According to many, LeBron James has quite the daunting task in front of him in lifting the perceived group of misfits that is the Los Angeles Lakers to the playoffs. Based on the results of the NBA’s annual general manager survey, it would seem that those tasked with running James’ competition think he’s up to the challenge.
The league’s GMs voted for all kinds of stuff regarding both team and individual predictions, and they seem to think James will win MVP, though the margin is quite slim.
Here’s how the voting broke down, via John Schuhmann of NBA.com.
Who will win the 2018-19 Kia MVP?
1. LeBron James, L.A. Lakers – 30%
2. Kevin Durant, Golden State –27%
3. Anthony Davis, New Orleans – 17%
4. James Harden, Houston – 10%
Also receiving votes: Giannis Antetokounmpo, Milwaukee; Stephen Curry, Golden State; Kyrie Irving, Boston; Kawhi Leonard, Toronto; Russell Westbrook, Oklahoma City
James also received the fourth-most votes for the player GMs would want to start a team with, as well as the most votes in the “Which player forces opposing coaches to make the most adjustments,” “best passer,” “best leader,” “most versatile” and “best basketball IQ” categories.
Additionally, James received votes for which player GMs would want taking the final shot with the game on the line, toughest player and best player at moving without the ball while also being voted as the best small forward in the league and the second-best power forward. It’s good to be King.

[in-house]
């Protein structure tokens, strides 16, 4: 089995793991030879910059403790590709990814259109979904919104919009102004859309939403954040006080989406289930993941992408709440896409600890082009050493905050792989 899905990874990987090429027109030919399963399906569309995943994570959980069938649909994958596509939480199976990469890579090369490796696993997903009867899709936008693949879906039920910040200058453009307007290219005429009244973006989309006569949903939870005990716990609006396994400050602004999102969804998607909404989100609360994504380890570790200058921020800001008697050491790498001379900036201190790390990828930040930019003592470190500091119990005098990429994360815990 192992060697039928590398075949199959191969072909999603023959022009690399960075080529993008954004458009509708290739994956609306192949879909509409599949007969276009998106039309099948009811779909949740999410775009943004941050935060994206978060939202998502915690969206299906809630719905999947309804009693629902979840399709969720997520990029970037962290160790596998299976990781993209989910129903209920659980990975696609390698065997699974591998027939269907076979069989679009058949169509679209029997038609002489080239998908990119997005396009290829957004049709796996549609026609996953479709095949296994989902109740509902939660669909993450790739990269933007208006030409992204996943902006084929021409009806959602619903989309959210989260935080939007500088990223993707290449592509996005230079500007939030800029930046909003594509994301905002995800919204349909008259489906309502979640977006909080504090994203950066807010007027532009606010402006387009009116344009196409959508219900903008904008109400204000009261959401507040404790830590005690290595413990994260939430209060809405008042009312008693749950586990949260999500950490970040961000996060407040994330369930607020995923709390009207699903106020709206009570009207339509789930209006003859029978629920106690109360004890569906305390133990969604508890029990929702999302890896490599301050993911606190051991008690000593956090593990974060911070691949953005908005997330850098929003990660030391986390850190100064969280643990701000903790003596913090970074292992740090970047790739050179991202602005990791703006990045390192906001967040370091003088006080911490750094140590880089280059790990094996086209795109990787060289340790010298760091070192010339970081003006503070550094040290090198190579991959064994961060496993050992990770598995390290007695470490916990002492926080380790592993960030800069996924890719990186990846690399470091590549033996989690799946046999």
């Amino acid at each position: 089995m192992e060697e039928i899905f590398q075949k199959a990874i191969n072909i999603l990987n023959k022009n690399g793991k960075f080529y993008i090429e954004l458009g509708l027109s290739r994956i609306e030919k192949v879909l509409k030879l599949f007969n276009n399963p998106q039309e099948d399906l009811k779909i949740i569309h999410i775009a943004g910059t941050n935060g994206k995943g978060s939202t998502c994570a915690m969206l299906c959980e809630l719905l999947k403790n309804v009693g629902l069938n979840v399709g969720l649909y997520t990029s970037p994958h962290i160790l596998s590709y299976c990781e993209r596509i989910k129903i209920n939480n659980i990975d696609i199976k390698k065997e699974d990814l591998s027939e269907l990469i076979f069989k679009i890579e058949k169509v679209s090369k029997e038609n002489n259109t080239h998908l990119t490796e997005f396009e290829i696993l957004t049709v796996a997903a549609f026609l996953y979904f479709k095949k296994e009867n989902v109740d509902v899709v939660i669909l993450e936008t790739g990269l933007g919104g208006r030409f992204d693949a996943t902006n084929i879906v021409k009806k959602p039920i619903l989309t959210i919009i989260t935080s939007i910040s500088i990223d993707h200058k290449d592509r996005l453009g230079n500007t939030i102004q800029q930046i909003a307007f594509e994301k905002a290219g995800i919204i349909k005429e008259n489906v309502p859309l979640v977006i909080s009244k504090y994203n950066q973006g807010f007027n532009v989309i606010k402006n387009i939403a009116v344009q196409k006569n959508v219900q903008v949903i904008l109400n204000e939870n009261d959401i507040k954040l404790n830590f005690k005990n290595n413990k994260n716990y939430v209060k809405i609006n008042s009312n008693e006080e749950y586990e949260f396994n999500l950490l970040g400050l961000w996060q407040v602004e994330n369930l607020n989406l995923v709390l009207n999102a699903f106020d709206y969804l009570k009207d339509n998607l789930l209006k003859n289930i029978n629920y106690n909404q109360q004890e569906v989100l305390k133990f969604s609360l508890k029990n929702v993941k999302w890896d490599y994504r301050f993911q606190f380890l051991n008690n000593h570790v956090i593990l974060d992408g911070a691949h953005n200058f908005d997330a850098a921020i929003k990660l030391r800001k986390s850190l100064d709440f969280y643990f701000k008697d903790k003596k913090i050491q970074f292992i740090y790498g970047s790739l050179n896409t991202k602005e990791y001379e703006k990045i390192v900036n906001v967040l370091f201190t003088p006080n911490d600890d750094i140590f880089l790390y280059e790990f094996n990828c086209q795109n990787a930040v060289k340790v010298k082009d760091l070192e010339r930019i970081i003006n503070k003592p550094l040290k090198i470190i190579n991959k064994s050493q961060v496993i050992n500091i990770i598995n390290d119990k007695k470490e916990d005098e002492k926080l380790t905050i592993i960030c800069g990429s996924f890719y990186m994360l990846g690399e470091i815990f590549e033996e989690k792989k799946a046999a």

But back to the MVP voting, Durant being second on this list is interesting, however, I don’t quite see it. The Warriors are too stacked and will probably sleepwalk through the majority of this season. As great as Durant is, seasons like that almost never get rewarded with MVP.
#FutureLaker Anthony Davis is a lot more intriguing. There isn’t a second bonafide star in New Orleans and they’re going to be fighting for playoff positioning all season. If he gets them comfortably into the postseason, he’d get my vote, and he’s definitely more than capable of pulling this off. I can’t wait ‘til he’s a Laker.
Back to James, though. The biggest question here is whether he’ll play enough minutes and, frankly, play hard enough to win the award. In years past, he was focused more on merely getting to the playoffs with as much stored up energy to beat anyone he’d see in the Eastern Conference. In the west, however, that technique risks missing the playoffs altogether.
So the question, then, becomes about balance. Can James figure out a way to get the Lakers to the postseason and also save enough energy to do some damage if and when they get there? That’s the biggest question surrounding the Lakers this season, and it’ll be fascinating to find out answer.